There is no question that Patrick Mahomes learned how to sustain a laser-type of focus throughout each possession of a football game while at Texas Tech. But, at the same time, he was playing for a head coach and in a style of offense that encouraged him to be creative and gutsy.
In certain ways, being encouraged to be creative and to take risks is the ultimate boon (career-wise) for any college student, let alone college athlete.
Moreover, the lessons that Patrick learned from his head coach about leading by example, about being unselfish, about feeling free to wear his immense love for the game on his sleeve and about always keeping the experience fun and exhilarating were invaluable.
Think then of how miraculously fortuitous it was for Patrick Mahomes to be passed along from Kliff Kingsbury to Andy Reid.
You could not possibly hand pick a better NFL coach for Patrick Mahomes than Andy Reid—-for basically all of the reasons why it was a boon for Patrick to play for Kliff—-except this time around, Patrick is able to contend for championships because of the strength of the Chiefs’ entire roster.
Think for minute how much alike Andy Reid and Kliff Kingsbury are—-with particular regard to their love for innovative, highly creative play calling and in their modest, wryly humorous, fun-loving, personable and nurturing approach to coaching.
Therefore—-the syllogism is complete when we consider how miraculously fortuitous it was for Kyler Murray to be passed along from Lincoln Riley to Kliff Kingsbury.
I always try to be careful when I use the term “miraculous”—-because it can only be applied in special cases.
Miracles are not necessarily things that would appear virtually impossible to happen—-miracles are miracles because of the timing of when they occur.
For example, the Red Sea actually does dry up on occasion—-but the fact that it dried up at just the precise time when the Moses and the Israelites needed it to in order to escape from the Pharoah’s army—-now that’s why this is called “The Red Sea Miracle.”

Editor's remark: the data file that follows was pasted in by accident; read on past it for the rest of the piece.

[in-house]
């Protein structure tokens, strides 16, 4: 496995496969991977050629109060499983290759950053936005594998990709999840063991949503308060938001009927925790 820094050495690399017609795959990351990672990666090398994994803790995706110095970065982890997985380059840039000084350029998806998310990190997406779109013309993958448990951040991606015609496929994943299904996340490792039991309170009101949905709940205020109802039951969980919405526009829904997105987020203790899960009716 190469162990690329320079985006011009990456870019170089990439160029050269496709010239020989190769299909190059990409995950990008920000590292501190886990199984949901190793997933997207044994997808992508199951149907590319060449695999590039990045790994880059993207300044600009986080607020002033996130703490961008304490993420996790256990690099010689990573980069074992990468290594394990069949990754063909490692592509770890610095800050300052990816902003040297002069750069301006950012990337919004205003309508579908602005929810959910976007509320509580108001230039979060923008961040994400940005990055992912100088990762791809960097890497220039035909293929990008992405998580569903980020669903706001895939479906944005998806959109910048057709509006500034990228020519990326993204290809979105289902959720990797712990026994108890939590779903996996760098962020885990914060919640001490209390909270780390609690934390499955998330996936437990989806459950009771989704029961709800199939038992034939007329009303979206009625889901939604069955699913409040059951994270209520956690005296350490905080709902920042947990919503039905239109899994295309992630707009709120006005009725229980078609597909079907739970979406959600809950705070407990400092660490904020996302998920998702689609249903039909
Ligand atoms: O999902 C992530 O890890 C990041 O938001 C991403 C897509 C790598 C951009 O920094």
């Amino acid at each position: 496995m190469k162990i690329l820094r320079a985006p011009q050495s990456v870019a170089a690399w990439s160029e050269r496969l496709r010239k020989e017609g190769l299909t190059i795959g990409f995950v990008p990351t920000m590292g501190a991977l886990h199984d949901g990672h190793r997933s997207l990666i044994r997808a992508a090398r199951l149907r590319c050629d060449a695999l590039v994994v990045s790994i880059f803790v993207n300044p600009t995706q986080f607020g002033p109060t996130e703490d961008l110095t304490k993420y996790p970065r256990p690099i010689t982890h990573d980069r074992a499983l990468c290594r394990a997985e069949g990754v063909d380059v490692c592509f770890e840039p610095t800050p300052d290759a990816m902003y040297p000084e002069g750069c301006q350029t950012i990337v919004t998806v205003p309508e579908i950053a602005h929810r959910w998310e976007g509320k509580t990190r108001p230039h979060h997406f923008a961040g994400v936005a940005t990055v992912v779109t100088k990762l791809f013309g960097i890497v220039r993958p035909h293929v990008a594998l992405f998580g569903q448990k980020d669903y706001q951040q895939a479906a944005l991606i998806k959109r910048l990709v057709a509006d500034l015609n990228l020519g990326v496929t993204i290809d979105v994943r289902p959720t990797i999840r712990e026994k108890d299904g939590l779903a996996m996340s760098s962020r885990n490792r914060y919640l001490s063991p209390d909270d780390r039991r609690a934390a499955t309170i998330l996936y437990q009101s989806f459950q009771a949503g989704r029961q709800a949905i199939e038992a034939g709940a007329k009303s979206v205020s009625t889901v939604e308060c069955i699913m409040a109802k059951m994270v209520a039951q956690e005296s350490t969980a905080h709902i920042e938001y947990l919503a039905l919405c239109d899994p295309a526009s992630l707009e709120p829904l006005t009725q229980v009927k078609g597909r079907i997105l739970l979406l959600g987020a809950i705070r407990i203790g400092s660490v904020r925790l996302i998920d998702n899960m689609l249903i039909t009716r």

As applied to Patrick and Kyler—-think about this—-how often does it happen that a playoff team with a good veteran QB like Alex Smith is able to leap up from the 27th pick to the 10th pick in the draft to draft a franchise QB who would turn out to be the NFL MVP two years later and the Super Bowl MVP three years later—-traded from a Bills team that actually needed a franchise QB at the time. Imagine where the Bills might be right now if they had made Mahomes their guy.
As for Kyler and Kliff—-it may go down down as one of NFL Draft miracles of all-time—-if not the most stunning one. Think about this—-the pairing of Kliff and Kyler took a series of miracles in order for it to materialize—-Bruce Arians’ retirement—-Steve Wilks’ rare “one-and-done” tenure as head coach——Kliff Kingsbury being fired by his alma mater (when his team with Alan Bowman, a hot freshman QB, who, alas, got injured in the tight, seesaw contest, came within a whisker of upsetting Murray and Oklahoma which would have more likely led to a contract extension for Kingsbury rather than a firing—-and likely would have cost Murray the Heisman Trophy)—-to Kingsbury saying to the national media the day before the Oklahoma game that “if I had the 1st pick in the NFL Draft, I would take Kyler Murray”—-to the Cardinals having the courage and imagination to hire a college coach who was fired because of a subpar 35-40 record—-to the Cardinals having the 1st pick in the NFL Draft for the 1st time since 1945 when they were the Chicago Cardinals (when they selected RB Charlie Trippi from Georgia)—-to the prescience and unprecedented audacity to draft a QB in the 1st round in consecutive years—-going all-in with the new QB and trading the other.
Yes—-and now—-the miracle that Cardinals’ fans across the USA and planet earth are hoping for—-perhaps more than any other?
if and when the parallel paths of Patrick Mahomes and Kyler Murray just so happen to intersect—-at a Super Bowl.
Which, no doubt, might go down in history as the “Red Sea Miracle” Part II.
Patrick Mahomes’ Accolades (per Wikipedia)
- Super Bowl champion (LIV)
- Super Bowl MVP (LIV)
- 2× Pro Bowl (2018, 2019)
- First-team All-Pro (2018)
- NFL Most Valuable Player (2018)
- NFL Offensive Player of the Year (2018)
- NFL passing touchdowns leader (2018)
- Bert Bell Award (2018)
- Sammy Baugh Trophy (2016)
- Second-team All-Big 12 (2016)
- FBS passing yards leader (2016)
- MaxPreps Male Athlete of the Year (2013)
Kyler Murray’s Accolades (per Wikipedia)
- NFL Offensive Rookie of the Year (2019)
- PFWA All-Rookie Team (2019)
- Heisman Trophy (2018)
- Davey O’Brien Award (2018)
- Associated Press College Football Player of the Year (2018)
- Big 12 Offensive Player of the Year (2018)
- First-team All-Big 12 (2018)
- USA Today Offensive Player of the Year (2014)
- 2× Mr. Texas Football (2013, 2014)
- 2× USA Today All-American (2013, 2014)
- Gatorade Football Player of the Year (2014)
Ryan Clark’s assertion that Kyle Murray is a mini-Patrick Mahomes: